That’s what one Mr. Aakar Patel wants us to do. Or at least, wishes they hadn’t left India quite so soon. Check out this phenomenally shortsighted article in the Mint. Or must I say, blindingly Anglophile? I really don’t know how to classify this article. It is one thing to point out that there are problems with governance in India. It is quite another to wish an alien government had stayed sixty years longer than it actually did. Before you read on, read this article by the same person in the International News, a Pakistani site. Also, read this rebuttal by Rohit on his NationalInterest blog.
The problem is that Patel really seems to believe what he says: that the British were benevolent rulers, with India’s best interests at heart; that we could have been better off if the British had stayed another sixty years. I do not dispute the fact the British brought a number of good things to India. Think about the railways, the administrative services, the English language, and you will see what I mean. I agree. We owe much of what we see in India today to the fact that we were ruled for over 400 years by a foreign government.
But think about this. The same government threw our people into prison for the crime of questioning their authority over a country and is, arguably, not theirs. The same government skinned our people alive with the imposing burden of taxes, and denied basic human rights to about one-fifth of humanity. Let us not forget that the British government that gave us a decent system of education also founded whites-only clubs and cricket grounds were boards proudly bore the words, “Dogs and Indians not allowed.” Let us also not forget that, by Patel’s own admission millions of people died in several famines across the country during the rule of the British. And, we would also do well to remember that in the last sixty-two years, the country has not faced a single famine.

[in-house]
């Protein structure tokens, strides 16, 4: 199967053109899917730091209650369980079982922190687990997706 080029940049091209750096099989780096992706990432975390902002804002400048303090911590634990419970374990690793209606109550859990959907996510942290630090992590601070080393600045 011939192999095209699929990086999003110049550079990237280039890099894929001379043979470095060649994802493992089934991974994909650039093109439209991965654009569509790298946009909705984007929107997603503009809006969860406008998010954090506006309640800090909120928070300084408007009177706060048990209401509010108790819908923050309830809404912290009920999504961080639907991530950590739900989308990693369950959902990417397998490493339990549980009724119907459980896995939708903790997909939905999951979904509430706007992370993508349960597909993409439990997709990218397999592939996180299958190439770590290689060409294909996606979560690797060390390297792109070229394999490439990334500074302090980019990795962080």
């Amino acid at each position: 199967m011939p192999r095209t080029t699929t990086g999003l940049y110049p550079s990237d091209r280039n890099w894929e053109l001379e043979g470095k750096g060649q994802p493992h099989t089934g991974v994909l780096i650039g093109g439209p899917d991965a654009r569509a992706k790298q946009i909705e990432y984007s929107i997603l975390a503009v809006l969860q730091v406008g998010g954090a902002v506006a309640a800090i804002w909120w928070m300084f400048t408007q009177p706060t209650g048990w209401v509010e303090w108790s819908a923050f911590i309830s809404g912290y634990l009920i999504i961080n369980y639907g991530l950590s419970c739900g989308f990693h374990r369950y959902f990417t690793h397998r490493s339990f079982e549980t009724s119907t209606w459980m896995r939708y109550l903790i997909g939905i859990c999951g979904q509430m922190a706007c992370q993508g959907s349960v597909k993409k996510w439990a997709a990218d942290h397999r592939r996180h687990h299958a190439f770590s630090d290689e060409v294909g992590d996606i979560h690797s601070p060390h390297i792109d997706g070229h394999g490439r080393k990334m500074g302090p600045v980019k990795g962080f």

This is not to eulogise the Indian government and claim it has done its best. No. It simply means that the government listens to the people who brought it to power, not because governments are inherently noble, but because they know they can be thrown out in the next elections by the same people who elected them. It is this kind of control that gives us the right to express ourselves freely. It is precisely this freedom that has today allowed Patel to even publish something as inherently anti-establishment as this article.
The point here is not to rubbish the contribution of the British to infrastructure development or education in India. But, in acknowledging their positive influences, we must not become so blind to their faults that we wish they had stayed longer. That is extremely dangerous. Blind adoration is never good.
Yes, we Indians are corrupt, inefficient and nepotistic. But, however inefficient we may be, we still hold the right to rule ourselves. Don’t judge us because we are imperfect. Let us make our mistakes, pick ourselves up, and continue on our path to discovering the best way to govern ourselves. Don’t assume someone else knows better because they come from the west of the Caucasus. It would do well for us to remember that the British, the French, the Americans and every other developed country has travelled the path we are treading today. They have made their mistakes, learnt from them and are governing themselves reasonably well today. That might take another century in India. But, let us be. We will learn. Sooner or later.